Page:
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Jazz Tap Ensemble: Tap Roots
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Jazz Tap Ensemble: Tap Roots

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Jazz Tap Ensemble: Tap Roots
(Jazz Tap Ensemble Website)
Lynn Dally, Artistic Director
Musical Director: Jerry Kalaf
Sound Design: Don Tittle
Costume Design: Leighton Aycock
Lighting Design: David Covey
At
The Joyce Theater
www.joyce.org

Dancers: Sam Weber, Jason Samuels Smith, Chloe Arnold,
Maya Guice, Phillip Attmore, Ananda Bena-Weber

Musicians: Doug Walter, Piano
David Dunaway, Bass
Todd Anderson, Saxophone
Jerry Kalaf, Drums
Leslie Lewis, Voice

Press: AudreyRossPub@Aol.com


Dr. Roberta E. Zlokower
September 21, 2008


This dynamic ensemble of tap dancers was entertaining, energetic, and overflowing with enthusiasm. The tap tributes to the TAP GREATS, such as Bill “Bojangles” Robinson, John Bubbles, Fred Astaire, Eleanor Powell, the young Nicholas Brothers, Gregory Hines, Gene Kelly, Coles & Atkins, and the Condos Brothers, were dynamically and dramatically performed in solos, duos, and ensembles, after the audience was treated to an “Overture”, a film montage of the early American Tap genre. Act II also included “Bahia Dreams’, a commissioned work for the Joyce Theater’s 25th Anniversary Season. Lynn Dally choreographed this work to an original score, “Xango”, by Jerry Kalaf, today’s Musical Director and drummer. Sam Weber and Jason Samuels Smith added scintillating improvisations to this Premiere.

Tribute highlights were: “Jukebox”, danced by Maya Guice and Phillip Atmore, for Astaire and Powell, “Lucky Number”, danced by Chloe Arnold and Maya Guice, for the young Nicholas Brothers, “That’s How You Jazz”, danced by Jason Samuels Smith and the Ensemble, for Gregory Hines, and “Gotta Dance (B’Way Rhythm)”, danced by Philip Attmore and the Ensemble, for Gene Kelly. These tributes were ambitious and extremely well performed, especially in the case of Jason Samuels Smith, who riveted the audience with high-flying gymnastic-tap, using stairs and props, and every bit of the wooden tap dance floor. This is a dancer we will surely hear about again, very soon. “Takin’ a Chance on Love”, a “Softshoe Tribute to Coles & Atkins”, brought out Leslie Lewis on vocals, and Jason Samuels Smith and Chloe Arnold were rapturous and danced with tour de force virtuosity.

“Mayor of Harlem”, a Bojangles tribute, included Sam Weber on an up and down staircase, plus Jason Samuels Smith in his mesmerizing solos. This Bojangles choreography also featured the ensemble in “Doin’ the New Lowdown”. My favorites were: “It Ain’t Necessarily So”, music by the Gershwin Brothers, a John Bubbles tribute danced by Jason Samuels Smith and Leslie Lewis, “Top Hat”, with Sam Weber re-creating Astaire’s memorable dance, and “Begin the Beguine”, danced by Ananda Bena-Weber and Sam Weber, all performed with beguiling bravura.

“Sand” and “More Sand”, danced by Philip Attmore with Ananda Bena-Weber and later with Sam Weber, had the dancers sprinkling sand on the floor for that old-fashioned gritty tap effect, a great throw-back to the old Broadway dance films. “War Dance of the Wooden Indians”, a tribute to the Condos Brothers, was danced in full Indian head-dresses, by Sam Weber and Jason Samuels Smith, and the children in the audience loved this historical work. “Clown Bit #1” and “Clown Bit #2”, created by Bill Irwin, were both danced by Sam Weber, and, again, the children in the audience were engaged by the humor and wiggly motion.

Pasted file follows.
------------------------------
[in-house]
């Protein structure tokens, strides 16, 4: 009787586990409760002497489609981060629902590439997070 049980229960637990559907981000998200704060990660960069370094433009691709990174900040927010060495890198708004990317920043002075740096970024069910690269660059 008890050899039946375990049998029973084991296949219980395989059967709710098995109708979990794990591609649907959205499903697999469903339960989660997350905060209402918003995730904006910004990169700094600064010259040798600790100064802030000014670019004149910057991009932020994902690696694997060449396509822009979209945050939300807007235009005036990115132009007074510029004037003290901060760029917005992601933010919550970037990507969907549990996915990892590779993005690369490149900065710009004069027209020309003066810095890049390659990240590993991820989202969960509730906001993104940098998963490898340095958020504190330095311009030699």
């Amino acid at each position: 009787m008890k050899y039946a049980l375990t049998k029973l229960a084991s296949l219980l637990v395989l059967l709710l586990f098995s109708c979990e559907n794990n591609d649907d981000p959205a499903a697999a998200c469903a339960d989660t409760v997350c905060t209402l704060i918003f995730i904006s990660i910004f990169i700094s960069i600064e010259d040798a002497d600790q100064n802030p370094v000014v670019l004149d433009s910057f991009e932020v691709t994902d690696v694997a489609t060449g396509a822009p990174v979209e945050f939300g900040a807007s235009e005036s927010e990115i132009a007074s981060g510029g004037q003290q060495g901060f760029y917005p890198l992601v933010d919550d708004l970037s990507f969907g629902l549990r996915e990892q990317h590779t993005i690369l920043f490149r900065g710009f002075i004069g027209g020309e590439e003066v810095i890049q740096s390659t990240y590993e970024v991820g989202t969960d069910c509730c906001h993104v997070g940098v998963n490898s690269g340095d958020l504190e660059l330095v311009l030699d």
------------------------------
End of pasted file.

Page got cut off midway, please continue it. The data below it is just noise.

Act II featured the premiere work, “Bahia Dreams”, mentioned above, “Interplay”, in memory of Dr. Jimmy Slyde, who choreographed this work for ensemble and solo dance in 1995 to a score of jazz standards (and today it includes Jerry Kalaf originals), “Groove”, with Jerry Kalaf’s score and Gregory Hines’ choreography, danced by Jason Samuels Smith and the ensemble, “Boogie Strut”, danced by Phillip Attmore, with Anada Bena-Weber and Maya Guice, plus the “Finale”. It was this “Finale” that brought the house down, as Sam Weber and Jason Samuels Smith led the ensemble in a Tap conversation, as each one-upped the other in rapid, spinning, dare-devil Tap.

Jazz Tap Ensemble, founded in 1979, is the first touring tap repertory company, the Joyce notes say, and its performance today, as part of the Joyce series, was contagious. In fact, I was accompanied by my five year-old niece, Camille, who received her birthday tap shoes as her gift, during the intermission of this production. Upon hearing the “tap tap” sound of the shoes against the lobby floor, Camille broke into a tap dance, her first, and some of the Joyce audience encouraged her to dance and dance, evocative of today’s Act II work, “Gotta Dance (B’Way Rhythm)”. Kudos to Jazz Tap Ensemble, the talented musicians, and guest artists, plus Lynn Dally and Jerry Kalaf.



Jason Samuels Smith
Courtesy of Rose Eichenbaum






Camille Taps in the Joyce Theater Lobby
Courtesy of Roberta E. Zlokower






Camille Taps in the Joyce Theater Lobby
Courtesy of Roberta E. Zlokower






Camille Taps in the Joyce Theater Sidewalk
Courtesy of Roberta E. Zlokower






For more information, contact Dr. Roberta E. Zlokower at zlokower@bestweb.net